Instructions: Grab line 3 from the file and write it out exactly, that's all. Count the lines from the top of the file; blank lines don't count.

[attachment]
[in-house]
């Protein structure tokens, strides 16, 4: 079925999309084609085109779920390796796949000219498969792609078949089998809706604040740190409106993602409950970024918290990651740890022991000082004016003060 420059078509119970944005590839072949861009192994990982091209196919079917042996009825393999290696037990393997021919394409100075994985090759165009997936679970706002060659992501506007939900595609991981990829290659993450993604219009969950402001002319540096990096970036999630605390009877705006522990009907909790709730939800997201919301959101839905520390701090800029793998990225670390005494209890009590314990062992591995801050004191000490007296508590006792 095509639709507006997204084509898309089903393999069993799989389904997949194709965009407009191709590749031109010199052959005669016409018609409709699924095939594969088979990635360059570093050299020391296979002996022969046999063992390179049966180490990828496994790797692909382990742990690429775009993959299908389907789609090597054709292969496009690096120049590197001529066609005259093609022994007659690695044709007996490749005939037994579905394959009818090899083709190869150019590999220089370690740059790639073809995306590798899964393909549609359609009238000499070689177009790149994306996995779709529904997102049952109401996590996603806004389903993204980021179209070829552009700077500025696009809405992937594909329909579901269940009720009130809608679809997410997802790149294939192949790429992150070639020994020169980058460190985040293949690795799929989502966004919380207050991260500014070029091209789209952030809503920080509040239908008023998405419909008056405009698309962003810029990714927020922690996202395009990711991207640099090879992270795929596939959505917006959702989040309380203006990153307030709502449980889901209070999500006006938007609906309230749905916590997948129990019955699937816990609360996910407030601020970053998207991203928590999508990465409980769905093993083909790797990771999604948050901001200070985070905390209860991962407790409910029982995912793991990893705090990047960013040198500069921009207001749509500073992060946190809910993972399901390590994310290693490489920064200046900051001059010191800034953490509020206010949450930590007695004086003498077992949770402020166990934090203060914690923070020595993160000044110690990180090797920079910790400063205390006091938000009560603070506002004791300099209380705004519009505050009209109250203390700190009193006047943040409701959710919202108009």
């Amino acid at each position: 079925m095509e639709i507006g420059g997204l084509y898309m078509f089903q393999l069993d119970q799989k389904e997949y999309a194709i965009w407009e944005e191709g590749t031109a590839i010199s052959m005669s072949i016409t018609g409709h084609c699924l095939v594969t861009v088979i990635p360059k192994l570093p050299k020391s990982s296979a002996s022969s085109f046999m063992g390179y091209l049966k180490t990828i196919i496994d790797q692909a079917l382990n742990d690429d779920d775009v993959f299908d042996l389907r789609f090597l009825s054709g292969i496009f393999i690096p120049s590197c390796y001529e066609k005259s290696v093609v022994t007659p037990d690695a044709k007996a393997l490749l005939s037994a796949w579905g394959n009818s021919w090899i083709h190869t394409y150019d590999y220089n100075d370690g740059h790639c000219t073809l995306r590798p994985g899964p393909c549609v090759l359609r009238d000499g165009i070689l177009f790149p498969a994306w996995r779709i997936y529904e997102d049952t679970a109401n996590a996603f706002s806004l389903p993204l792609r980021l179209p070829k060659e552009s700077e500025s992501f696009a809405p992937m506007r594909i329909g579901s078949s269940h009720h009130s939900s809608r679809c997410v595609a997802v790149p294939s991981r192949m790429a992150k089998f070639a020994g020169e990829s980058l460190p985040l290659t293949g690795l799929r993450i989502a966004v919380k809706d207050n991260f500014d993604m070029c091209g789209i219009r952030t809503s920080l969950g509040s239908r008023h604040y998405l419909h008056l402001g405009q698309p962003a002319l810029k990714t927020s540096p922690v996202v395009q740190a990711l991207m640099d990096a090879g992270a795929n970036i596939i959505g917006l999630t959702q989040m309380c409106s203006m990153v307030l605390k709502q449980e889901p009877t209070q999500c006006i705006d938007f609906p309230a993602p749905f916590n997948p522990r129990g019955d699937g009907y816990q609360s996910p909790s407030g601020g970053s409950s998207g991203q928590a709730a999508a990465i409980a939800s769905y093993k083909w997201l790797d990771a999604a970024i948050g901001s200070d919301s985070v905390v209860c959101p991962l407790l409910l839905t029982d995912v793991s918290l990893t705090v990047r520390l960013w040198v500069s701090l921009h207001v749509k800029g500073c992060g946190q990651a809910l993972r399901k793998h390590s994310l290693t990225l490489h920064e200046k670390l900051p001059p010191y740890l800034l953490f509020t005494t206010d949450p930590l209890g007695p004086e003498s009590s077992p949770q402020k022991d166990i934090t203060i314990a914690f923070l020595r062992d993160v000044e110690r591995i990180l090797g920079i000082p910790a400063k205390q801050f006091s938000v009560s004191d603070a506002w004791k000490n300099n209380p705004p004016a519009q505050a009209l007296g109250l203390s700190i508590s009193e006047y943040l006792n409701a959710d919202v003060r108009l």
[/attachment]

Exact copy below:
């Amino acid at each position: 079925m095509e639709i507006g420059g997204l084509y898309m078509f089903q393999l069993d119970q799989k389904e997949y999309a194709i965009w407009e944005e191709g590749t031109a590839i010199s052959m005669s072949i016409t018609g409709h084609c699924l095939v594969t861009v088979i990635p360059k192994l570093p050299k020391s990982s296979a002996s022969s085109f046999m063992g390179y091209l049966k180490t990828i196919i496994d790797q692909a079917l382990n742990d690429d779920d775009v993959f299908d042996l389907r789609f090597l009825s054709g292969i496009f393999i690096p120049s590197c390796y001529e066609k005259s290696v093609v022994t007659p037990d690695a044709k007996a393997l490749l005939s037994a796949w579905g394959n009818s021919w090899i083709h190869t394409y150019d590999y220089n100075d370690g740059h790639c000219t073809l995306r590798p994985g899964p393909c549609v090759l359609r009238d000499g165009i070689l177009f790149p498969a994306w996995r779709i997936y529904e997102d049952t679970a109401n996590a996603f706002s806004l389903p993204l792609r980021l179209p070829k060659e552009s700077e500025s992501f696009a809405p992937m506007r594909i329909g579901s078949s269940h009720h009130s939900s809608r679809c997410v595609a997802v790149p294939s991981r192949m790429a992150k089998f070639a020994g020169e990829s980058l460190p985040l290659t293949g690795l799929r993450i989502a966004v919380k809706d207050n991260f500014d993604m070029c091209g789209i219009r952030t809503s920080l969950g509040s239908r008023h604040y998405l419909h008056l402001g405009q698309p962003a002319l810029k990714t927020s540096p922690v996202v395009q740190a990711l991207m640099d990096a090879g992270a795929n970036i596939i959505g917006l999630t959702q989040m309380c409106s203006m990153v307030l605390k709502q449980e889901p009877t209070q999500c006006i705006d938007f609906p309230a993602p749905f916590n997948p522990r129990g019955d699937g009907y816990q609360s996910p909790s407030g601020g970053s409950s998207g991203q928590a709730a999508a990465i409980a939800s769905y093993k083909w997201l790797d990771a999604a970024i948050g901001s200070d919301s985070v905390v209860c959101p991962l407790l409910l839905t029982d995912v793991s918290l990893t705090v990047r520390l960013w040198v500069s701090l921009h207001v749509k800029g500073c992060g946190q990651a809910l993972r399901k793998h390590s994310l290693t990225l490489h920064e200046k670390l900051p001059p010191y740890l800034l953490f509020t005494t206010d949450p930590l209890g007695p004086e003498s009590s077992p949770q402020k022991d166990i934090t203060i314990a914690f923070l020595r062992d993160v000044e110690r591995i990180l090797g920079i000082p910790a400063k205390q801050f006091s938000v009560s004191d603070a506002w004791k000490n300099n209380p705004p004016a519009q505050a009209l007296g109250l203390s700190i508590s009193e006047y943040l006792n409701a959710d919202v003060r108009l």